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Modware Presentation

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Eric Just, Senior Bioinformatics Scientist, dictyBase: http://dictybase.org Center for Genetic Medicine, Northwestern University. This is an edited version of Eric's presentation.

Why Modware Was Developed
  • Each feature type requires different behavior
  • Want to leave schema semantics out of application
  • Want to leverage work done in BioPerl
  • Re-use code developed for common use cases
  • DictyBase is using a superset of Modware
    • Modware uses this code, but strips out all non-standard GMOD code
  • Provides nice interface over stock GMOD installation
What is in the Feature Table?

The core of Chado

  • Chromosome
  • Contig
  • Gene
  • mRNA
  • Exon
  • Lots of other things - See Sequence Ontology!
Modware Features
  • Multiple Feature classes
    • CHROMOSOME, GENE, MRNA, CONTIG
  • Each class provides type specific methods
  • Logic such as building exon structure of mRNA features is encapsulated
  • Parent class Modware::Feature
    • Provides common methods such as name(), primary_id(), external_ids()
    • Abstract factory for various feature types
  • Lazy : information is only retrieved when you ask for it, but cached for speedy retrieval the next time it is required
  • Uses BioPerl and its objects
    • Each different feature subclass has a bioperl() method that returns an appropriate BioPerl object.
    • Bioperl object manipulation used to update feature coordinates
  • Subclasses provide type-specific methods
    • For example, Chromosome isn't the same as Gene which isn't the same as ...
  • Any feature type not explicitly supported in Modware::Feature class is blessed as a Modware::Feature::GENERIC class
    • Has a start/stop coordinate on a genomic sequence feature (no structure like a transcript with exons)
Architectural Overview
  • Object-oriented Perl interface to Chado
  • Built on top of Chado::AutoDBI
  • Connection handled by GMOD
  • Database transactions supported
  • BioPerl used to represent and manipulate sequence and feature structure
  • ‘Lazy’ evaluation
Create and Insert Chromosome
   my $seq_io = new Bio::SeqIO(
      -file       => "../data/fake_chromosome.txt",
      -format => 'fasta'
   );
 
   # Bio::SeqIO will return a Bio::Seq object which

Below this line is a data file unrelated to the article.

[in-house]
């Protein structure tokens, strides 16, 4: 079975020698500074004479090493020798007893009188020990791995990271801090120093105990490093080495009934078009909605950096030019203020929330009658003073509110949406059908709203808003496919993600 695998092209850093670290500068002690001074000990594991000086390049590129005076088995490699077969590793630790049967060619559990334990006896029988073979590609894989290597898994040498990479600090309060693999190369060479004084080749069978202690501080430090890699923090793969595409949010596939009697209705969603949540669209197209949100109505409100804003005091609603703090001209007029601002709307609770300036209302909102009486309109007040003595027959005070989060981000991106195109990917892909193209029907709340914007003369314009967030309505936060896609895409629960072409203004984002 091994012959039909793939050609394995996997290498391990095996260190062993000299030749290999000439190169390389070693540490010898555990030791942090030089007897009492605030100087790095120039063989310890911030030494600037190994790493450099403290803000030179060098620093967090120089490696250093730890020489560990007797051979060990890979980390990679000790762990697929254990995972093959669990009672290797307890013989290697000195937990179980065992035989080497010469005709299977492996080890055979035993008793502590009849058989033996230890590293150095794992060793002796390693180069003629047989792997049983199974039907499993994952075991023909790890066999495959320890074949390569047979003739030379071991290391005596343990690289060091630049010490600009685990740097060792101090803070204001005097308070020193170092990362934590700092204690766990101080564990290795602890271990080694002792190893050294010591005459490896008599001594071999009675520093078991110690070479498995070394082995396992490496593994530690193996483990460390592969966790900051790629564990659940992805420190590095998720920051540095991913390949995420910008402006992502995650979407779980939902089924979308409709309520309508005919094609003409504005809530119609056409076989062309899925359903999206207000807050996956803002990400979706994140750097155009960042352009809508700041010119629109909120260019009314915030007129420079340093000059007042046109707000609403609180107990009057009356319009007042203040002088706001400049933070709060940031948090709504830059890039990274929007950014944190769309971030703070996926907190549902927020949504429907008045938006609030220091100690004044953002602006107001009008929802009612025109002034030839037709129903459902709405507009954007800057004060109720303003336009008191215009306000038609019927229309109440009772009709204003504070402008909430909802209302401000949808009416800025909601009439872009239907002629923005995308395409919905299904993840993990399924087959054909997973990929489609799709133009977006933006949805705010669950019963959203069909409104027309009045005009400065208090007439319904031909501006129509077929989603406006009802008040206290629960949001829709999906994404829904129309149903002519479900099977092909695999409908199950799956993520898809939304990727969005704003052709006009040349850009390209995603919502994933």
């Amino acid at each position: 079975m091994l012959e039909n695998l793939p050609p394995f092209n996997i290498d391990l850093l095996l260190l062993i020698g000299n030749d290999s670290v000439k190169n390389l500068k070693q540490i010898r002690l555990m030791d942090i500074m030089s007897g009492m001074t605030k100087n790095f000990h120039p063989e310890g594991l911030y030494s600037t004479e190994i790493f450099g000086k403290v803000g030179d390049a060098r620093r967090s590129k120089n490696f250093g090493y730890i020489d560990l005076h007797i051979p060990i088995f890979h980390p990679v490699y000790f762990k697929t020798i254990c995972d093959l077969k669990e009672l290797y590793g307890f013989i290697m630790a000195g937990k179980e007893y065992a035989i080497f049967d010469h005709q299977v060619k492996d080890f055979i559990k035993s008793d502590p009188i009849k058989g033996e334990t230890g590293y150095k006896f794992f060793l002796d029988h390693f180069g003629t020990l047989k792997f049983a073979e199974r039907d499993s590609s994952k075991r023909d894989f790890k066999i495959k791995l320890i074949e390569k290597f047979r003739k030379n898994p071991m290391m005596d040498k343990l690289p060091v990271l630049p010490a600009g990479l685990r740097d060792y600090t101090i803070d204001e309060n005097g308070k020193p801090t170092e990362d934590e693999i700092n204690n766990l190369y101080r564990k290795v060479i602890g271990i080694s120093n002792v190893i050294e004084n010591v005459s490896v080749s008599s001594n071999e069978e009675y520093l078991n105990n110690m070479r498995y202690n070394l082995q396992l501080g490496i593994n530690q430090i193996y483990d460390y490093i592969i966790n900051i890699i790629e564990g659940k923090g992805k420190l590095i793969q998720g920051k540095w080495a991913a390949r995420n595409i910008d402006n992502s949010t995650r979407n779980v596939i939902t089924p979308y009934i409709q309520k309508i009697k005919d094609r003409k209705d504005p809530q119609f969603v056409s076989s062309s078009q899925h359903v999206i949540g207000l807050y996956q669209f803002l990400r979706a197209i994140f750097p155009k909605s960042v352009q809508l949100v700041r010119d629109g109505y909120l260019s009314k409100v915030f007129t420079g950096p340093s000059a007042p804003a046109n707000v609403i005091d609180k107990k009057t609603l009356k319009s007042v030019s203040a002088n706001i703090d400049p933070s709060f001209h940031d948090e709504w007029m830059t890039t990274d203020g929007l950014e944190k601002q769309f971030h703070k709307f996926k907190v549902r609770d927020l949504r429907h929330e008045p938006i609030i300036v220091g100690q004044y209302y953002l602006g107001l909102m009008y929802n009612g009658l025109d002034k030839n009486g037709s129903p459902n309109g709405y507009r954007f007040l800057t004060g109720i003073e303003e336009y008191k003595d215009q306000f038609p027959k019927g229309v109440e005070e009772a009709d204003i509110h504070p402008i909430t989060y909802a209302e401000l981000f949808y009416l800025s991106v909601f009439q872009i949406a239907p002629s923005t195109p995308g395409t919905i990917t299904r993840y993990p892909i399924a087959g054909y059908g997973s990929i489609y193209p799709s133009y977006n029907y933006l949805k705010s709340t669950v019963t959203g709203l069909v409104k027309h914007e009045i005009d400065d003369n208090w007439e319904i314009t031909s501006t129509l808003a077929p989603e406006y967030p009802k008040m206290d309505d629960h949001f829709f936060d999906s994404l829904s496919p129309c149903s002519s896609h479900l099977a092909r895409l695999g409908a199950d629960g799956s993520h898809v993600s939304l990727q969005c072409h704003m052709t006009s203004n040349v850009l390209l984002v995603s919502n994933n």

# Modware uses as its representation
   my $seq = $seq_io->next_seq();
 
   my $reference_feature = new Modware::Feature(
      -type              => 'chromosome',
      -bioperl          => $seq,
      -description   => "This is a test",
      -name            => 'Fake',
      -source          => 'GMOD 2007 Demo'
   );
 
   # Inserts chromosome into database
   $reference_feature->insert();


Problem 1 - Create and Insert a Gene

1) Enter the information about the following three novel genes, including the associated mRNA structures, into your database. Print the assigned feature_id for each inserted gene.

                        Gene Feature
                            symbol: x-ray
                            synonyms: none
                            mRNA Feature
                                exon:
                                    start: 1703
                                    end: 1900
                                    strand: 1
                                    srcFeature_id: Id of genomic sample
Problem 1 - Create and Insert a Gene

1) Enter the information about the following three novel genes, including the associated mRNA structures, into your database. Print the assigned feature_id for each inserted gene.

                        Gene Feature
                           symbol: x-men
                           synonyms: wolverine
                           mRNA Feature
                               exon_1:
                                   start: 12648
                                   end: 13136
                                   strand: 1
                                   srcFeature_id:
                                       Id of genomic sample
Problem 1 - Create and Insert a Gene

1) Enter the information about the following three novel genes, including the associated mRNA structures, into your database. Print the assigned feature_id for each inserted gene.

                     Gene Feature
                         symbol: xfile
                         synonyms: mulder, scully
                         description: A test gene for GMOD meeting
                         mRNA Feature
                             exon_1:
                                 start: 13691
                                 end: 13767
                                 strand: 1
                                 srcFeature_id: Id of genomic sample
                             exon_2:
                                 start: 14687
                                 end: 14720
                                  strand: 1
                                  srcFeature_id: Id of genomic sample
Problem 1 - Create and Insert a Gene
      symbol: xfile
             synonyms: mulder, scully
             description: A test gene for GMOD meeting
     …
my $gene_feature = new Modware::Feature(
    -type             => 'gene',
    -name           => 'xfile',
    -description  => 'A test gene for GMOD meeting',
    -source         => 'GMOD 2007 Demo'
);
 
$gene_feature->add_synonym( 'mulder' );
$gene_feature->add_synonym( 'scully' );
 
# inserts object into database
$gene_feature->insert();
print 'Inserted gene with feature_id:'.$gene_feature->feature_id()."\n";
Problem 1 - Create mRNA BioPerl Object
          exon_1:
          start: 13691
          end: 13767
          strand: 1
          srcFeature_id: Id of genomic sample
          exon_2:
          start: 14687
          end: 14720
          strand: 1
          srcFeature_id: Id of genomic sample
# First, create exon features (using Bioperl)
my $exon_1   = new Bio::SeqFeature::Gene::Exon (
   -start         => 13691,
   -end          => 13767,
   -strand      => 1,
   -is_coding => 1
);
 
my $exon_2   = new Bio::SeqFeature::Gene::Exon (
   -start         => 14687,
   -end          => 14720,
   -strand      => 1,
   -is_coding => 1
);
 
# Next, create transcript feature to 'hold' exons (using Bioperl)